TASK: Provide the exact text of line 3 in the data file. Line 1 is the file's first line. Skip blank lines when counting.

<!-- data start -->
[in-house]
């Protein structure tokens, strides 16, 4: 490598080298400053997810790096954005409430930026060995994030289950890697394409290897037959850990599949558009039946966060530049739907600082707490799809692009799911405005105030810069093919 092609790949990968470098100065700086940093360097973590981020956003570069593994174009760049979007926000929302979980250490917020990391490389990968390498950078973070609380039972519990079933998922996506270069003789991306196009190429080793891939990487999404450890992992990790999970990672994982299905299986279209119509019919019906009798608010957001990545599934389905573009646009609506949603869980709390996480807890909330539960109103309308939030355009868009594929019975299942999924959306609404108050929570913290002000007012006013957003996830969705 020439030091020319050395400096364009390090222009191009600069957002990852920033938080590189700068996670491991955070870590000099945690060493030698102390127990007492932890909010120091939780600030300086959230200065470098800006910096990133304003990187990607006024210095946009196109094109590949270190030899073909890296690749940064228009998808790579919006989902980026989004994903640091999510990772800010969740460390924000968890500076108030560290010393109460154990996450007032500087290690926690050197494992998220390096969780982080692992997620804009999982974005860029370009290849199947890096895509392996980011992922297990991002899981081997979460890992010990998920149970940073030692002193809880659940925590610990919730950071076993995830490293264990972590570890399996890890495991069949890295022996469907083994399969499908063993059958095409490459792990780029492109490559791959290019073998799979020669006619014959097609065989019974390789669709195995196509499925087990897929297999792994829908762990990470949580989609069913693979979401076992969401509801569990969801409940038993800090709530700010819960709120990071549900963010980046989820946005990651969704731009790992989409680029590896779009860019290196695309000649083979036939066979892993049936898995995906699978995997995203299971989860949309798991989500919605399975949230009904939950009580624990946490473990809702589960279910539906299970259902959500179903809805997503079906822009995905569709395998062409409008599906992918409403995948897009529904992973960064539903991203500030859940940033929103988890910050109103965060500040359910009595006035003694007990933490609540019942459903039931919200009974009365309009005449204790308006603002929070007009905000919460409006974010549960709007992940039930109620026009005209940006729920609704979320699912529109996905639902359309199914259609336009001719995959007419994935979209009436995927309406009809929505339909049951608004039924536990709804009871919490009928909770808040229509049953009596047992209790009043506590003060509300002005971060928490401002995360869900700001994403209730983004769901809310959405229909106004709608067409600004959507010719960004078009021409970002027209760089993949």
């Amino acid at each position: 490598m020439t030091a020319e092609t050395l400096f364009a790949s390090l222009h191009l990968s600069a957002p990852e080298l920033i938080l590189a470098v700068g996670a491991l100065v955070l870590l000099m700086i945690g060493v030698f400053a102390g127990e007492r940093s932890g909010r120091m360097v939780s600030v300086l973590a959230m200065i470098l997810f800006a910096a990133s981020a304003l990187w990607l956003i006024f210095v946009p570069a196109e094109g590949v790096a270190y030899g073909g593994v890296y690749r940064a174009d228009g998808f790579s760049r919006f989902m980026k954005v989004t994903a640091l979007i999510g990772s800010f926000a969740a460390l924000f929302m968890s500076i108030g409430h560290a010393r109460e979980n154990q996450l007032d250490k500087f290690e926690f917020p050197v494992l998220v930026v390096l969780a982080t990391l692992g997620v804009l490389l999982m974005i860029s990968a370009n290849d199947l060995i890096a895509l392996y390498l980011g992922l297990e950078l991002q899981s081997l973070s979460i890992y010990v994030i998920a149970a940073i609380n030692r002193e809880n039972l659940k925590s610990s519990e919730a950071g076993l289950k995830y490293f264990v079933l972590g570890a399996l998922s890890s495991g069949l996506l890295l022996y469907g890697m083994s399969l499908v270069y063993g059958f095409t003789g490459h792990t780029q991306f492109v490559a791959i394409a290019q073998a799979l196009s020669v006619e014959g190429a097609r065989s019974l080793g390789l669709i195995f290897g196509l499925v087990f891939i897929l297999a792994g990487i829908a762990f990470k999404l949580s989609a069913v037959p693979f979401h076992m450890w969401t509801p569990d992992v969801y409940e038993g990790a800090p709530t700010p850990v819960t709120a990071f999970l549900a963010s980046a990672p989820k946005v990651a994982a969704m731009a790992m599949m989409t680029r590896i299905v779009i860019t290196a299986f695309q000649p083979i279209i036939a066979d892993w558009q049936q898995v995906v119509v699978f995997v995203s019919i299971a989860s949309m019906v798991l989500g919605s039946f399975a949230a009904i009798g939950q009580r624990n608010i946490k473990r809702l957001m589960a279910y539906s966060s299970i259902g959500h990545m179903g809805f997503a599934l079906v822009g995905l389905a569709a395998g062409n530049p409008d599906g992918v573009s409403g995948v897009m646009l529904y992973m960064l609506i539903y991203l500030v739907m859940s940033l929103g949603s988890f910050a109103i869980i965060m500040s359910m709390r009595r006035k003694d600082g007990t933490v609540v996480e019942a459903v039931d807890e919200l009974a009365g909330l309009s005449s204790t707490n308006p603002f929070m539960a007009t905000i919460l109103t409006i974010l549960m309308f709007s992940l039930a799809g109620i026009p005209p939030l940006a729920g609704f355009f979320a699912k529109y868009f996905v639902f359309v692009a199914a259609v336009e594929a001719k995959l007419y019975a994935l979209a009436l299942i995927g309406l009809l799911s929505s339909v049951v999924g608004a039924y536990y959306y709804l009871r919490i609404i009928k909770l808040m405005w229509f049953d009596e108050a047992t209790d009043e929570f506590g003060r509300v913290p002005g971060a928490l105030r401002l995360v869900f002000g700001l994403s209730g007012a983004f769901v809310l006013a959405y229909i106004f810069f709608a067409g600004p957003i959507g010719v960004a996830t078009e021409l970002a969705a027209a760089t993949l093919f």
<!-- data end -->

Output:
């Amino acid at each position: 490598m020439t030091a020319e092609t050395l400096f364009a790949s390090l222009h191009l990968s600069a957002p990852e080298l920033i938080l590189a470098v700068g996670a491991l100065v955070l870590l000099m700086i945690g060493v030698f400053a102390g127990e007492r940093s932890g909010r120091m360097v939780s600030v300086l973590a959230m200065i470098l997810f800006a910096a990133s981020a304003l990187w990607l956003i006024f210095v946009p570069a196109e094109g590949v790096a270190y030899g073909g593994v890296y690749r940064a174009d228009g998808f790579s760049r919006f989902m980026k954005v989004t994903a640091l979007i999510g990772s800010f926000a969740a460390l924000f929302m968890s500076i108030g409430h560290a010393r109460e979980n154990q996450l007032d250490k500087f290690e926690f917020p050197v494992l998220v930026v390096l969780a982080t990391l692992g997620v804009l490389l999982m974005i860029s990968a370009n290849d199947l060995i890096a895509l392996y390498l980011g992922l297990e950078l991002q899981s081997l973070s979460i890992y010990v994030i998920a149970a940073i609380n030692r002193e809880n039972l659940k925590s610990s519990e919730a950071g076993l289950k995830y490293f264990v079933l972590g570890a399996l998922s890890s495991g069949l996506l890295l022996y469907g890697m083994s399969l499908v270069y063993g059958f095409t003789g490459h792990t780029q991306f492109v490559a791959i394409a290019q073998a799979l196009s020669v006619e014959g190429a097609r065989s019974l080793g390789l669709i195995f290897g196509l499925v087990f891939i897929l297999a792994g990487i829908a762990f990470k999404l949580s989609a069913v037959p693979f979401h076992m450890w969401t509801p569990d992992v969801y409940e038993g990790a800090p709530t700010p850990v819960t709120a990071f999970l549900a963010s980046a990672p989820k946005v990651a994982a969704m731009a790992m599949m989409t680029r590896i299905v779009i860019t290196a299986f695309q000649p083979i279209i036939a066979d892993w558009q049936q898995v995906v119509v699978f995997v995203s019919i299971a989860s949309m019906v798991l989500g919605s039946f399975a949230a009904i009798g939950q009580r624990n608010i946490k473990r809702l957001m589960a279910y539906s966060s299970i259902g959500h990545m179903g809805f997503a599934l079906v822009g995905l389905a569709a395998g062409n530049p409008d599906g992918v573009s409403g995948v897009m646009l529904y992973m960064l609506i539903y991203l500030v739907m859940s940033l929103g949603s988890f910050a109103i869980i965060m500040s359910m709390r009595r006035k003694d600082g007990t933490v609540v996480e019942a459903v039931d807890e919200l009974a009365g909330l309009s005449s204790t707490n308006p603002f929070m539960a007009t905000i919460l109103t409006i974010l549960m309308f709007s992940l039930a799809g109620i026009p005209p939030l940006a729920g609704f355009f979320a699912k529109y868009f996905v639902f359309v692009a199914a259609v336009e594929a001719k995959l007419y019975a994935l979209a009436l299942i995927g309406l009809l799911s929505s339909v049951v999924g608004a039924y536990y959306y709804l009871r919490i609404i009928k909770l808040m405005w229509f049953d009596e108050a047992t209790d009043e929570f506590g003060r509300v913290p002005g971060a928490l105030r401002l995360v869900f002000g700001l994403s209730g007012a983004f769901v809310l006013a959405y229909i106004f810069f709608a067409g600004p957003i959507g010719v960004a996830t078009e021409l970002a969705a027209a760089t993949l093919f």